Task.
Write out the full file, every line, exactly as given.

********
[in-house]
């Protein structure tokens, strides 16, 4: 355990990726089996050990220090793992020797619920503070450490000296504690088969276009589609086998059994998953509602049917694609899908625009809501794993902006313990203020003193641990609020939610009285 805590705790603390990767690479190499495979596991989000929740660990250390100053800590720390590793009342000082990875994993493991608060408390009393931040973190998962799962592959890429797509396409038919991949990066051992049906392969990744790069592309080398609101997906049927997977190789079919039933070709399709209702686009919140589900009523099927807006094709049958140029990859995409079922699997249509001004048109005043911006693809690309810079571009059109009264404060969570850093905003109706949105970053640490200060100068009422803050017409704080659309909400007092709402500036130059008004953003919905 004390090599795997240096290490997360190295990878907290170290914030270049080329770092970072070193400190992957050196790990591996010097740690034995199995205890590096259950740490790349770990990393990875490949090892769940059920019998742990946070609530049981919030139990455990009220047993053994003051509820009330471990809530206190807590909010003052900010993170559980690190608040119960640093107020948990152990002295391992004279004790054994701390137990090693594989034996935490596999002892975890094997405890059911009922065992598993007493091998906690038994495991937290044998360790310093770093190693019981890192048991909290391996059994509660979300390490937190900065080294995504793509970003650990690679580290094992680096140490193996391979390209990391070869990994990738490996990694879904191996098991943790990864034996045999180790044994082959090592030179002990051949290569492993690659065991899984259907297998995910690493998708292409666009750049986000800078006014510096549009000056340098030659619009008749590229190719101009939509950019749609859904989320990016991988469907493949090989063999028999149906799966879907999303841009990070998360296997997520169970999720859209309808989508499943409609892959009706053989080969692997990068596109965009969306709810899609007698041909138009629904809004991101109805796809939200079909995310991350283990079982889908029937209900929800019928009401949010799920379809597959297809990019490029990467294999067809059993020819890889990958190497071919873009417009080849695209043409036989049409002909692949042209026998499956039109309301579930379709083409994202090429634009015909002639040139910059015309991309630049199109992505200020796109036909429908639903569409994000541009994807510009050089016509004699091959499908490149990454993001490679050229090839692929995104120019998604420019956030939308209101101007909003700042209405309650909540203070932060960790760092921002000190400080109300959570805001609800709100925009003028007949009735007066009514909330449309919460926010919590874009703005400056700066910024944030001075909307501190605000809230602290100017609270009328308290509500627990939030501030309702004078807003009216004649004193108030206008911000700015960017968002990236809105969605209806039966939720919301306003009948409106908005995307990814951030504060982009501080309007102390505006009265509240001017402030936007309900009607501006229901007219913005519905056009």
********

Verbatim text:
[in-house]
């Protein structure tokens, strides 16, 4: 355990990726089996050990220090793992020797619920503070450490000296504690088969276009589609086998059994998953509602049917694609899908625009809501794993902006313990203020003193641990609020939610009285 805590705790603390990767690479190499495979596991989000929740660990250390100053800590720390590793009342000082990875994993493991608060408390009393931040973190998962799962592959890429797509396409038919991949990066051992049906392969990744790069592309080398609101997906049927997977190789079919039933070709399709209702686009919140589900009523099927807006094709049958140029990859995409079922699997249509001004048109005043911006693809690309810079571009059109009264404060969570850093905003109706949105970053640490200060100068009422803050017409704080659309909400007092709402500036130059008004953003919905 004390090599795997240096290490997360190295990878907290170290914030270049080329770092970072070193400190992957050196790990591996010097740690034995199995205890590096259950740490790349770990990393990875490949090892769940059920019998742990946070609530049981919030139990455990009220047993053994003051509820009330471990809530206190807590909010003052900010993170559980690190608040119960640093107020948990152990002295391992004279004790054994701390137990090693594989034996935490596999002892975890094997405890059911009922065992598993007493091998906690038994495991937290044998360790310093770093190693019981890192048991909290391996059994509660979300390490937190900065080294995504793509970003650990690679580290094992680096140490193996391979390209990391070869990994990738490996990694879904191996098991943790990864034996045999180790044994082959090592030179002990051949290569492993690659065991899984259907297998995910690493998708292409666009750049986000800078006014510096549009000056340098030659619009008749590229190719101009939509950019749609859904989320990016991988469907493949090989063999028999149906799966879907999303841009990070998360296997997520169970999720859209309808989508499943409609892959009706053989080969692997990068596109965009969306709810899609007698041909138009629904809004991101109805796809939200079909995310991350283990079982889908029937209900929800019928009401949010799920379809597959297809990019490029990467294999067809059993020819890889990958190497071919873009417009080849695209043409036989049409002909692949042209026998499956039109309301579930379709083409994202090429634009015909002639040139910059015309991309630049199109992505200020796109036909429908639903569409994000541009994807510009050089016509004699091959499908490149990454993001490679050229090839692929995104120019998604420019956030939308209101101007909003700042209405309650909540203070932060960790760092921002000190400080109300959570805001609800709100925009003028007949009735007066009514909330449309919460926010919590874009703005400056700066910024944030001075909307501190605000809230602290100017609270009328308290509500627990939030501030309702004078807003009216004649004193108030206008911000700015960017968002990236809105969605209806039966939720919301306003009948409106908005995307990814951030504060982009501080309007102390505006009265509240001017402030936007309900009607501006229901007219913005519905056009």